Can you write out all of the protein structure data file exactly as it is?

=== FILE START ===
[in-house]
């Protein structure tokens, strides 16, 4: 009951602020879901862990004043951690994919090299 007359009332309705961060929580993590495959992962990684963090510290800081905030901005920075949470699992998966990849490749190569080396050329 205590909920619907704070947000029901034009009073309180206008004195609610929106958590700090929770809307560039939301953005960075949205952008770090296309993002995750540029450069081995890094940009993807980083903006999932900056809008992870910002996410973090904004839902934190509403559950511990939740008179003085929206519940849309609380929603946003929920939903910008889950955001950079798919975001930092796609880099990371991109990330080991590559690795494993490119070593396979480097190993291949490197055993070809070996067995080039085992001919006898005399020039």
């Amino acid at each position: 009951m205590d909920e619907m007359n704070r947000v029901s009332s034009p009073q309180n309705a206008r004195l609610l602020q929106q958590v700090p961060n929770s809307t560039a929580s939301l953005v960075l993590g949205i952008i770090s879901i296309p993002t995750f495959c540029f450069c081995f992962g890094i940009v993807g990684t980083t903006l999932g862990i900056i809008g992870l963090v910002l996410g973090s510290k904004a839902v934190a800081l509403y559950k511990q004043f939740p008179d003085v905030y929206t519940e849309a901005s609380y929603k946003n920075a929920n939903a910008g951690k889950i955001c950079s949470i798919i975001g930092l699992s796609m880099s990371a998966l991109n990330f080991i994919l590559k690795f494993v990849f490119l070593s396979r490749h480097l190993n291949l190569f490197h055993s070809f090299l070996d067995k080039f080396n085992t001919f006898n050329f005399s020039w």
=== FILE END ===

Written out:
[in-house]
């Protein structure tokens, strides 16, 4: 009951602020879901862990004043951690994919090299 007359009332309705961060929580993590495959992962990684963090510290800081905030901005920075949470699992998966990849490749190569080396050329 205590909920619907704070947000029901034009009073309180206008004195609610929106958590700090929770809307560039939301953005960075949205952008770090296309993002995750540029450069081995890094940009993807980083903006999932900056809008992870910002996410973090904004839902934190509403559950511990939740008179003085929206519940849309609380929603946003929920939903910008889950955001950079798919975001930092796609880099990371991109990330080991590559690795494993490119070593396979480097190993291949490197055993070809070996067995080039085992001919006898005399020039």
């Amino acid at each position: 009951m205590d909920e619907m007359n704070r947000v029901s009332s034009p009073q309180n309705a206008r004195l609610l602020q929106q958590v700090p961060n929770s809307t560039a929580s939301l953005v960075l993590g949205i952008i770090s879901i296309p993002t995750f495959c540029f450069c081995f992962g890094i940009v993807g990684t980083t903006l999932g862990i900056i809008g992870l963090v910002l996410g973090s510290k904004a839902v934190a800081l509403y559950k511990q004043f939740p008179d003085v905030y929206t519940e849309a901005s609380y929603k946003n920075a929920n939903a910008g951690k889950i955001c950079s949470i798919i975001g930092l699992s796609m880099s990371a998966l991109n990330f080991i994919l590559k690795f494993v990849f490119l070593s396979r490749h480097l190993n291949l190569f490197h055993s070809f090299l070996d067995k080039f080396n085992t001919f006898n050329f005399s020039w």